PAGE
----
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Parents in Northern Ireland warned of online drugs scam

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The PSNI has issued a fresh warning about an online scam that tricks young people into entering competitions which offer supposed winners drugs as a 'prize'

The PSNI has issued a fresh warning about an online scam that tricks young people into entering competitions which offer supposed winners drugs as a 'prize'

The PSNI has issued a fresh warning about an online scam that tricks young people into entering competitions which offer supposed winners drugs as a 'prize'

The PSNI has issued a fresh warning about an online scam that tricks young people into entering competitions which offer supposed winners drugs as a 'prize'.

Police in Co Armagh were alerted to the tactic by a concerned parent who recently discovered the swindle on her child's phone.

In a social media post which appeared on the PSNI Craigavon Facebook page, officers warned internet fraudsters are now devising these competitions.

"The purpose of such scams is for people to order drugs online and provide financial details to make the purchase," the post explained.

"Needless to say the drugs never appear and the purchaser can't go to police to report they got scammed trying to buy drugs."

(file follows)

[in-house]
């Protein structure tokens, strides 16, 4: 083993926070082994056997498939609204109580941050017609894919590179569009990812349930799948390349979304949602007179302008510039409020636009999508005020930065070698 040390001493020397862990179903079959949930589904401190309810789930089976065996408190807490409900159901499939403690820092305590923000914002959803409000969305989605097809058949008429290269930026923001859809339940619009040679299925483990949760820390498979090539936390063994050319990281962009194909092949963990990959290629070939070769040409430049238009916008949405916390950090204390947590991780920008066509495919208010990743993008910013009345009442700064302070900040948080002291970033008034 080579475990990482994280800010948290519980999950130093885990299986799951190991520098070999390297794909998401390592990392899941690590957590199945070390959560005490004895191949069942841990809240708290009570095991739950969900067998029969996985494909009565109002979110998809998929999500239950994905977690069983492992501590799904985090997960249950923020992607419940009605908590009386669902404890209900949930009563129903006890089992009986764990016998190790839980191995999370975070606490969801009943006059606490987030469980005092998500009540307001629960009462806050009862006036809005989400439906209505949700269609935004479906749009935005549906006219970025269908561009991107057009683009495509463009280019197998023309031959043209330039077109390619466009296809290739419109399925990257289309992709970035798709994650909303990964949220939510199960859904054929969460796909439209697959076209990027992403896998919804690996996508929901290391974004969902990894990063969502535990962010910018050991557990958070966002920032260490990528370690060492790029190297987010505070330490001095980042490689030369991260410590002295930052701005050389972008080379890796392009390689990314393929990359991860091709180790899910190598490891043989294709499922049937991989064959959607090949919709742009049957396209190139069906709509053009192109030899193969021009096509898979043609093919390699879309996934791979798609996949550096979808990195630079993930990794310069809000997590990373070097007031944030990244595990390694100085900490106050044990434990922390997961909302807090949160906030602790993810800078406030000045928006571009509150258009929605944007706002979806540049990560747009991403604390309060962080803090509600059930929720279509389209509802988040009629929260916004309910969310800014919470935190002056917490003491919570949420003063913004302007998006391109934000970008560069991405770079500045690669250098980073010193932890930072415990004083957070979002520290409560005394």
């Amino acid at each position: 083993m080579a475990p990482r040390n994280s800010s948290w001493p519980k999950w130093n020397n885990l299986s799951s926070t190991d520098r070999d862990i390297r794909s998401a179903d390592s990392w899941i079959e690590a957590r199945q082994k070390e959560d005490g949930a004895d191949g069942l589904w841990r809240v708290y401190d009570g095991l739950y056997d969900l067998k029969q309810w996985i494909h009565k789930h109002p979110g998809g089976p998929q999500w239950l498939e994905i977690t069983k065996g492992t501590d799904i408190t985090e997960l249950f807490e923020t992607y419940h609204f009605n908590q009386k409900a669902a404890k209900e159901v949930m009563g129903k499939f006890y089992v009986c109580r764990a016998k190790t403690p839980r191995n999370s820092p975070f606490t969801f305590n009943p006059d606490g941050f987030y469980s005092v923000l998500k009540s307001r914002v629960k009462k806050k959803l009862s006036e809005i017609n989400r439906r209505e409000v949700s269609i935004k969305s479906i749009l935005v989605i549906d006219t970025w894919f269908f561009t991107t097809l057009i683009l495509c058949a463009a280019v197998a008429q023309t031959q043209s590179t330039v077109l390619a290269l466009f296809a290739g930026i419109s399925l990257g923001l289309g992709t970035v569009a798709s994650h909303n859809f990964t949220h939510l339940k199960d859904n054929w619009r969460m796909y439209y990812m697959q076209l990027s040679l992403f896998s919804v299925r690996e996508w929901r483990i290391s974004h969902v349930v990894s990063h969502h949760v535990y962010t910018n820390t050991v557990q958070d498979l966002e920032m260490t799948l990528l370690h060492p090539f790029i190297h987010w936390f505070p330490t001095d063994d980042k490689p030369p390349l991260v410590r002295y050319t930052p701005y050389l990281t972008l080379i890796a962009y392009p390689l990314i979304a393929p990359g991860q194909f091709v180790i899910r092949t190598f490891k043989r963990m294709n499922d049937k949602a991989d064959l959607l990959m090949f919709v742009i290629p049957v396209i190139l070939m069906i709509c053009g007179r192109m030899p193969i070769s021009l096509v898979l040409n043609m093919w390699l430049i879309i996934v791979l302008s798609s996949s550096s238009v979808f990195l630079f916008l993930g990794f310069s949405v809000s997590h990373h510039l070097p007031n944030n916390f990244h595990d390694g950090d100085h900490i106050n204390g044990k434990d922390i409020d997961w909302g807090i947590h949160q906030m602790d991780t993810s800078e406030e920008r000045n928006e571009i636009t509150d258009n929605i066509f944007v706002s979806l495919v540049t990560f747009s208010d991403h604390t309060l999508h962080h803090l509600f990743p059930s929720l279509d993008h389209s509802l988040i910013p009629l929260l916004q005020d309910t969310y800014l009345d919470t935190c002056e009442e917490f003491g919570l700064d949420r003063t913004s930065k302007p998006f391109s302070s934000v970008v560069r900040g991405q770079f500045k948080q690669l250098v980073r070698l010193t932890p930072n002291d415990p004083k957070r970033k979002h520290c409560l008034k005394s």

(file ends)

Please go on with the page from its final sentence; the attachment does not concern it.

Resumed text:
PSNI Craigavon stressed what is a great cause of alarm is the fact very often these competitions are designed to attract young people.

The post urged parents to have "difficult conversations" with their children about the dangers of drugs and online scammers.

"What if your child was being blackmailed by some scammer threatening to publicise that they have tried to buy illegal drugs online?" it added.

"Imagine the stress that would put on a child. Imagine what could happen then... Doesn't bear thinking about does it?"

Koulla Yiasouma, NI Commissioner for Children and Young people, said this switch in tactic by fraudsters was evidence that more should be done by social media companies to protect young people.

"It is deeply concerning that children and young people are being targeted by criminals in this way when they are online," she said.

"It highlights the importance of children feeling they can talk to family, teachers, police and others about any messages they or their friends are being sent, and that they get any support they need."

She continued: "It reminds all of us, including technology companies, that we need to do everything we can to better protect children when they are online."

Ms Yiasouma also welcomed new tighter UK social media regulations announced yesterday by the Information Commissioner's Office (ICO)

The watchdog has published a 15-point Age Appropriate Design Code which outlines stricter standards for technology companies such as Facebook, Google and Twitter to protect children's privacy online.

The ICO hopes the new code will come into operation by autumn next year.

The Children's Commissioner hailed the development as an important milestone, saying: "It sets the standards that online companies will be expected to comply with to ensure that children can engage with connected technologies and social media safely."

Belfast Telegraph